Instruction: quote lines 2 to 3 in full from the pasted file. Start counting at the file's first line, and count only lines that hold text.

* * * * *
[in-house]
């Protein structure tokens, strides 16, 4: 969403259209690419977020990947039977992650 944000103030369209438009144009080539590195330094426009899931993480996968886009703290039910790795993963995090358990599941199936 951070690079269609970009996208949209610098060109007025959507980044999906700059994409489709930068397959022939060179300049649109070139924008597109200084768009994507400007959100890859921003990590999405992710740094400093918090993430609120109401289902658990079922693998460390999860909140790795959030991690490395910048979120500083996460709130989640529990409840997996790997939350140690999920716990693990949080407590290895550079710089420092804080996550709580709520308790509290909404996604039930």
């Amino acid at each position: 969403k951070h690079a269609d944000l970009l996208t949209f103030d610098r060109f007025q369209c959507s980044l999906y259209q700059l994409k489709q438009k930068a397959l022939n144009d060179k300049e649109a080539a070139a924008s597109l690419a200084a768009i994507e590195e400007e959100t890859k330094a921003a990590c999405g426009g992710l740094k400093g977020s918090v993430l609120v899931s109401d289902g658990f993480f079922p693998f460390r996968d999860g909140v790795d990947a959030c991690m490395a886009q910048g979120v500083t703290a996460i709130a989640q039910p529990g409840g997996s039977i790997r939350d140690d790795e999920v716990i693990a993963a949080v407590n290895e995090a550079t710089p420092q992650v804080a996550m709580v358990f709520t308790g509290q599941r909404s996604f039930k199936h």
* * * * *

């Protein structure tokens, strides 16, 4: 969403259209690419977020990947039977992650 944000103030369209438009144009080539590195330094426009899931993480996968886009703290039910790795993963995090358990599941199936 951070690079269609970009996208949209610098060109007025959507980044999906700059994409489709930068397959022939060179300049649109070139924008597109200084768009994507400007959100890859921003990590999405992710740094400093918090993430609120109401289902658990079922693998460390999860909140790795959030991690490395910048979120500083996460709130989640529990409840997996790997939350140690999920716990693990949080407590290895550079710089420092804080996550709580709520308790509290909404996604039930």
């Amino acid at each position: 969403k951070h690079a269609d944000l970009l996208t949209f103030d610098r060109f007025q369209c959507s980044l999906y259209q700059l994409k489709q438009k930068a397959l022939n144009d060179k300049e649109a080539a070139a924008s597109l690419a200084a768009i994507e590195e400007e959100t890859k330094a921003a990590c999405g426009g992710l740094k400093g977020s918090v993430l609120v899931s109401d289902g658990f993480f079922p693998f460390r996968d999860g909140v790795d990947a959030c991690m490395a886009q910048g979120v500083t703290a996460i709130a989640q039910p529990g409840g997996s039977i790997r939350d140690d790795e999920v716990i693990a993963a949080v407590n290895e995090a550079t710089p420092q992650v804080a996550m709580v358990f709520t308790g509290q599941r909404s996604f039930k199936h």